The Medical Treatment Planning and Decisions Act 2016 commenced in Victoria on 12 March 2018.
The new Act specifies who has the legal authority to make medical treatment decisions if you are unable to make those decisions yourself.
The Act allows you to appoint a Medical Treatment Decision Maker. This document enables you to choose the person whom you would like to make the medical decisions on your behalf. The person must be over the age of 18 years and must be willing and able to make the decision.
In the absence of an appointed Medical Treatment Decision Maker, the person who would be responsible for making your medical decisions are:
1. A guardian appointed by VCAT to make decisions about your medical treatment
2. The first person in the list below who is in a close and continuing relationship with you:
a. your spouse or domestic partner
b. your primary carer (not a paid service provider)
c. your adult child
d. your parent
e. your adult sibling.
If you have, for example, more than two children, it is the oldest child who would be asked to make the decision.
The Medical Treatment Decision Maker must consider the likely effects and consequences of the proposed medical treatment, consider the person’s preferences and values and consult the person’s closest family members.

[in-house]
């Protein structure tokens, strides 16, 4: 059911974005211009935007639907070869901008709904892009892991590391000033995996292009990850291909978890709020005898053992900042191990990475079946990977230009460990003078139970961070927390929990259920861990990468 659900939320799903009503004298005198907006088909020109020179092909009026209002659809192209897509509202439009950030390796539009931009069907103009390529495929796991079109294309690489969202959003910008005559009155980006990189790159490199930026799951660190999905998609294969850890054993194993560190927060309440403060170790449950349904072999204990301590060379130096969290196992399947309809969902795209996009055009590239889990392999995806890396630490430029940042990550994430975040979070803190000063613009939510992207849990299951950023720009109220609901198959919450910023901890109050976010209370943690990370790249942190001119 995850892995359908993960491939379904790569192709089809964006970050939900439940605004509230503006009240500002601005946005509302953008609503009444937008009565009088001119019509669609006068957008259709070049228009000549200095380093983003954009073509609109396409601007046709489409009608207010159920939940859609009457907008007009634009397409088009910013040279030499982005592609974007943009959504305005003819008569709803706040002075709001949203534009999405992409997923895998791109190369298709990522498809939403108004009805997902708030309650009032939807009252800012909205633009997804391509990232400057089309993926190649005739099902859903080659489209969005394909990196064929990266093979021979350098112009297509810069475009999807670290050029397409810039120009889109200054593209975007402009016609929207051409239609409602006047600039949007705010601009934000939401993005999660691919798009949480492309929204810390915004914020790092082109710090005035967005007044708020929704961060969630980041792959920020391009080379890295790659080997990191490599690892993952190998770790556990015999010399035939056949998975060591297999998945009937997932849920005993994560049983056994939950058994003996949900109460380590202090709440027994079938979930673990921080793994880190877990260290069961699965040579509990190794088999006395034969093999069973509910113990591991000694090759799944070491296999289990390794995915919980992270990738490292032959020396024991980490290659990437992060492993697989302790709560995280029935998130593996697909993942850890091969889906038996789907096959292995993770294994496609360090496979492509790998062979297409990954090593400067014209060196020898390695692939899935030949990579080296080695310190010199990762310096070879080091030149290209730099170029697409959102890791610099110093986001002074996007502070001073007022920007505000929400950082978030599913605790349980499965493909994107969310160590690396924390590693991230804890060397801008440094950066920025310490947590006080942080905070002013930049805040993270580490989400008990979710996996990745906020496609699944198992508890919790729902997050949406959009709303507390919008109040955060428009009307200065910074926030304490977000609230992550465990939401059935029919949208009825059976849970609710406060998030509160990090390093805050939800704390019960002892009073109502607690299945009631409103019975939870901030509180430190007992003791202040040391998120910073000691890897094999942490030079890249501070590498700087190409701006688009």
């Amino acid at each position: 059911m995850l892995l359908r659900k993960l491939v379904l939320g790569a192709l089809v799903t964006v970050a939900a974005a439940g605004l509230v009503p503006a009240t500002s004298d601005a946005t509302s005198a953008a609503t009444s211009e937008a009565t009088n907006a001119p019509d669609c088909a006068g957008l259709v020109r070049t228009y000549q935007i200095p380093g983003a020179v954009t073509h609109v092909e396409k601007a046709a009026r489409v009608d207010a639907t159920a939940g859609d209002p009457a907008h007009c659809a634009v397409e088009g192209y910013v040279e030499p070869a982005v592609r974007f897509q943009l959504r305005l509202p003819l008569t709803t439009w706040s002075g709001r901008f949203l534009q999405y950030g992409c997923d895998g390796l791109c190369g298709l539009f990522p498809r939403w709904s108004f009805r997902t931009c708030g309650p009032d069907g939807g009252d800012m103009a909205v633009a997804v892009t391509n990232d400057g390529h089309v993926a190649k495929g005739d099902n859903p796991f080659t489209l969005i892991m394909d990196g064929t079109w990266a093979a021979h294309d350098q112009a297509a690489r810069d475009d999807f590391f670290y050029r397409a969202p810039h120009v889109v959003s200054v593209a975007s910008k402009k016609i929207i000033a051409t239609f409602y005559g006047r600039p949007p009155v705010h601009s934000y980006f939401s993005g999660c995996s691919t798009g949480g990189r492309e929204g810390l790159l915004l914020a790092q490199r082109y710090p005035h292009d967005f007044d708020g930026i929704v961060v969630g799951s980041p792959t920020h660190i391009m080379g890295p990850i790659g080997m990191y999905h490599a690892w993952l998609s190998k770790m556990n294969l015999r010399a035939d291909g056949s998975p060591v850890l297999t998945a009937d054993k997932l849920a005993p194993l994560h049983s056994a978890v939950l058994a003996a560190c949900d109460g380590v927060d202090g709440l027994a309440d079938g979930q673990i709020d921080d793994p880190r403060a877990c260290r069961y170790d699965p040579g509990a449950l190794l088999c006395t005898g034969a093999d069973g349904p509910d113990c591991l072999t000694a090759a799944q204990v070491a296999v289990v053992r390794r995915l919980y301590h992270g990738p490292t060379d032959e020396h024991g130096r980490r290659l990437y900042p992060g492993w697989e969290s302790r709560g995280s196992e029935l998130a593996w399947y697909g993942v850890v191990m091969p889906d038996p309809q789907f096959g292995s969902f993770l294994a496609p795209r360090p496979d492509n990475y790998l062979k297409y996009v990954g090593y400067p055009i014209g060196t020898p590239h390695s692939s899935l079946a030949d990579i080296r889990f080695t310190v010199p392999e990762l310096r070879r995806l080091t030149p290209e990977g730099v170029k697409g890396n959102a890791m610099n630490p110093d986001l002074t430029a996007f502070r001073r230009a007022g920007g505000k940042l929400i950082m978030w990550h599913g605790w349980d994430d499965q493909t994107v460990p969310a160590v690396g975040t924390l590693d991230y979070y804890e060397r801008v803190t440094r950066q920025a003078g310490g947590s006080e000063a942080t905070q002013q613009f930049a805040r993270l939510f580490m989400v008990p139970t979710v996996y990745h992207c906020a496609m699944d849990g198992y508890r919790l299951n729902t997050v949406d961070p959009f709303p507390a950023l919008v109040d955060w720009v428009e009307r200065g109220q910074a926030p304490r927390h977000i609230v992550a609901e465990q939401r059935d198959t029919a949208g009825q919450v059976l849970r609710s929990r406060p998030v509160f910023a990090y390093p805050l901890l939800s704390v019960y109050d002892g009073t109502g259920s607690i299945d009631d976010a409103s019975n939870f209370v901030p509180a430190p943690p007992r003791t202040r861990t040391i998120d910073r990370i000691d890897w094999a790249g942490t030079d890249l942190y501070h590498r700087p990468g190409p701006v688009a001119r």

The new Act also allows a person to make advance care directives. This document sets out your preferences or values in relation to medical treatment and is binding on your Medical Treatment Decision Maker.
An advance care directive may contain one or both of the following:
1. An instructional directive which provides instructions about future medical treatment which you consent to or refuse. It is legally binding on your Medical Treatment Decision Maker.
2. A values directive which sets out your values and preferences which you would like taken into consideration when decisions are being made about your medical treatment. It is not binding on your Medical Treatment Decision Maker.
The new Act also allows a person to appoint a support person. The role of the support person is to assist in making medical treatment decisions whilst the person still has capacity.
The new Act significantly changes the way in which medical treatment decisions are made on behalf of persons who have lost their decision-making capacity. It allows people to have control over their medical treatment even after they deemed to be incapable of making their own decisions. The Act ensures that a person’s personal preferences and values are taken into consideration.
If you would like further advice or would like to update your existing Medical (or other) Powers of Attorney, please make an appointment to meet with one of our experienced Wills & Estates Lawyers.